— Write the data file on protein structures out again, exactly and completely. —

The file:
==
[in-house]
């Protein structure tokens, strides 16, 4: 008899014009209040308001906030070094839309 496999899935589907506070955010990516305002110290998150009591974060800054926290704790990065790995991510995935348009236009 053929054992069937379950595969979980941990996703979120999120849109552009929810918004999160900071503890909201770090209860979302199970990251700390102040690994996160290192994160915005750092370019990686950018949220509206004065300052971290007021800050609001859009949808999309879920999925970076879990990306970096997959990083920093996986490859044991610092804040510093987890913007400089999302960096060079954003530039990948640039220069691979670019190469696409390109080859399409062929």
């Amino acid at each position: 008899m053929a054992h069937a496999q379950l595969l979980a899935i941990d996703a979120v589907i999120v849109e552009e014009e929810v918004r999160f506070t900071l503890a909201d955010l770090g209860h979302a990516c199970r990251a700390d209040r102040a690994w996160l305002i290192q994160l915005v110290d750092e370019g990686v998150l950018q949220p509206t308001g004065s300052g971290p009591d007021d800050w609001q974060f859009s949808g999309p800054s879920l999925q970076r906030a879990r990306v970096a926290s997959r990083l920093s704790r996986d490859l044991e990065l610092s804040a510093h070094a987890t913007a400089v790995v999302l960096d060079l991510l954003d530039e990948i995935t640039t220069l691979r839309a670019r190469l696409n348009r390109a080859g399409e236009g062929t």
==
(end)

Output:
[in-house]
């Protein structure tokens, strides 16, 4: 008899014009209040308001906030070094839309 496999899935589907506070955010990516305002110290998150009591974060800054926290704790990065790995991510995935348009236009 053929054992069937379950595969979980941990996703979120999120849109552009929810918004999160900071503890909201770090209860979302199970990251700390102040690994996160290192994160915005750092370019990686950018949220509206004065300052971290007021800050609001859009949808999309879920999925970076879990990306970096997959990083920093996986490859044991610092804040510093987890913007400089999302960096060079954003530039990948640039220069691979670019190469696409390109080859399409062929």
């Amino acid at each position: 008899m053929a054992h069937a496999q379950l595969l979980a899935i941990d996703a979120v589907i999120v849109e552009e014009e929810v918004r999160f506070t900071l503890a909201d955010l770090g209860h979302a990516c199970r990251a700390d209040r102040a690994w996160l305002i290192q994160l915005v110290d750092e370019g990686v998150l950018q949220p509206t308001g004065s300052g971290p009591d007021d800050w609001q974060f859009s949808g999309p800054s879920l999925q970076r906030a879990r990306v970096a926290s997959r990083l920093s704790r996986d490859l044991e990065l610092s804040a510093h070094a987890t913007a400089v790995v999302l960096d060079l991510l954003d530039e990948i995935t640039t220069l691979r839309a670019r190469l696409n348009r390109a080859g399409e236009g062929t």